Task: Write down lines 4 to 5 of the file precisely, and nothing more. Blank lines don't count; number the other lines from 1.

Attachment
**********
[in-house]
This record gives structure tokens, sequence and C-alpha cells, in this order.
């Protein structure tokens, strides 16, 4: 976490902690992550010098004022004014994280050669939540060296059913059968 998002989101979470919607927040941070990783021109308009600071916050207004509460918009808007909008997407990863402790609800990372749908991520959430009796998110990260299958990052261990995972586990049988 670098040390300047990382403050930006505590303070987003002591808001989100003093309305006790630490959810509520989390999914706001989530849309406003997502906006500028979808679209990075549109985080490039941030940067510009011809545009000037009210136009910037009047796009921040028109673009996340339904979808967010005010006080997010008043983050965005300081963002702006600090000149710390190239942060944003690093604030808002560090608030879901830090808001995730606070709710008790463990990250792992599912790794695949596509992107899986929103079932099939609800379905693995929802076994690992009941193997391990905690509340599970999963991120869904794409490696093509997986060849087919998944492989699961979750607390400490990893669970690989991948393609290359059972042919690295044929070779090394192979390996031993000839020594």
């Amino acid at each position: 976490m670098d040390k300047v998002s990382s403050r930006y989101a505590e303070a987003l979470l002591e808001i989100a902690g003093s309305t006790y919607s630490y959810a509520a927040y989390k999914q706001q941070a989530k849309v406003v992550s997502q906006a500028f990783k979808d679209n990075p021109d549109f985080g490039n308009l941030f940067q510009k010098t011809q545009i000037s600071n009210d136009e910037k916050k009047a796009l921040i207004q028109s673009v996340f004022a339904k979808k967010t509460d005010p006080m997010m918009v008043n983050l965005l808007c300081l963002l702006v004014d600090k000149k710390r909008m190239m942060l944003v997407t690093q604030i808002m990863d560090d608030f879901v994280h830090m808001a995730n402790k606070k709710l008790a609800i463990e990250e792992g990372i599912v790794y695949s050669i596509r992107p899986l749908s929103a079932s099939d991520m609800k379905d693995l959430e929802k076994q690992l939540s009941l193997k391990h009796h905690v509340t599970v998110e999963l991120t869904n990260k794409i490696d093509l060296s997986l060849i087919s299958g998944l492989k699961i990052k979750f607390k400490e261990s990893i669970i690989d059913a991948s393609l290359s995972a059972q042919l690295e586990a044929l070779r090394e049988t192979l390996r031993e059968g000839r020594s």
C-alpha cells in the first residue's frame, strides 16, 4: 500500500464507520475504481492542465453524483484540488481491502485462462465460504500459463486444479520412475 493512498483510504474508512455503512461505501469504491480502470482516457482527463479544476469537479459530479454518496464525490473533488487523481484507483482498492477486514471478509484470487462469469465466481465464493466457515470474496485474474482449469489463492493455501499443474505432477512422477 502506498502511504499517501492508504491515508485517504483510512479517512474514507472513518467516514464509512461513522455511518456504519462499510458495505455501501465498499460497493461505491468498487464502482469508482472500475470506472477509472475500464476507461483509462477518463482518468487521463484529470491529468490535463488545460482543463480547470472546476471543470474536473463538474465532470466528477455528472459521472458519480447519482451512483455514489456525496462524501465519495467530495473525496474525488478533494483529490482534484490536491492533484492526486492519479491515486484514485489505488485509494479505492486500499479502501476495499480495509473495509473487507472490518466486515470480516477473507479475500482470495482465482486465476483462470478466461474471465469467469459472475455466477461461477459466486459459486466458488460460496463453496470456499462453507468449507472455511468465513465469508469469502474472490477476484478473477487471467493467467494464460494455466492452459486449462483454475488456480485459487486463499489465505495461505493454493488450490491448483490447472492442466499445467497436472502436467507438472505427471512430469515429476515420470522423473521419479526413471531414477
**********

């Amino acid at each position: 976490m670098d040390k300047v998002s990382s403050r930006y989101a505590e303070a987003l979470l002591e808001i989100a902690g003093s309305t006790y919607s630490y959810a509520a927040y989390k999914q706001q941070a989530k849309v406003v992550s997502q906006a500028f990783k979808d679209n990075p021109d549109f985080g490039n308009l941030f940067q510009k010098t011809q545009i000037s600071n009210d136009e910037k916050k009047a796009l921040i207004q028109s673009v996340f004022a339904k979808k967010t509460d005010p006080m997010m918009v008043n983050l965005l808007c300081l963002l702006v004014d600090k000149k710390r909008m190239m942060l944003v997407t690093q604030i808002m990863d560090d608030f879901v994280h830090m808001a995730n402790k606070k709710l008790a609800i463990e990250e792992g990372i599912v790794y695949s050669i596509r992107p899986l749908s929103a079932s099939d991520m609800k379905d693995l959430e929802k076994q690992l939540s009941l193997k391990h009796h905690v509340t599970v998110e999963l991120t869904n990260k794409i490696d093509l060296s997986l060849i087919s299958g998944l492989k699961i990052k979750f607390k400490e261990s990893i669970i690989d059913a991948s393609l290359s995972a059972q042919l690295e586990a044929l070779r090394e049988t192979l390996r031993e059968g000839r020594s």
C-alpha cells in the first residue's frame, strides 16, 4: 500500500464507520475504481492542465453524483484540488481491502485462462465460504500459463486444479520412475 493512498483510504474508512455503512461505501469504491480502470482516457482527463479544476469537479459530479454518496464525490473533488487523481484507483482498492477486514471478509484470487462469469465466481465464493466457515470474496485474474482449469489463492493455501499443474505432477512422477 502506498502511504499517501492508504491515508485517504483510512479517512474514507472513518467516514464509512461513522455511518456504519462499510458495505455501501465498499460497493461505491468498487464502482469508482472500475470506472477509472475500464476507461483509462477518463482518468487521463484529470491529468490535463488545460482543463480547470472546476471543470474536473463538474465532470466528477455528472459521472458519480447519482451512483455514489456525496462524501465519495467530495473525496474525488478533494483529490482534484490536491492533484492526486492519479491515486484514485489505488485509494479505492486500499479502501476495499480495509473495509473487507472490518466486515470480516477473507479475500482470495482465482486465476483462470478466461474471465469467469459472475455466477461461477459466486459459486466458488460460496463453496470456499462453507468449507472455511468465513465469508469469502474472490477476484478473477487471467493467467494464460494455466492452459486449462483454475488456480485459487486463499489465505495461505493454493488450490491448483490447472492442466499445467497436472502436467507438472505427471512430469515429476515420470522423473521419479526413471531414477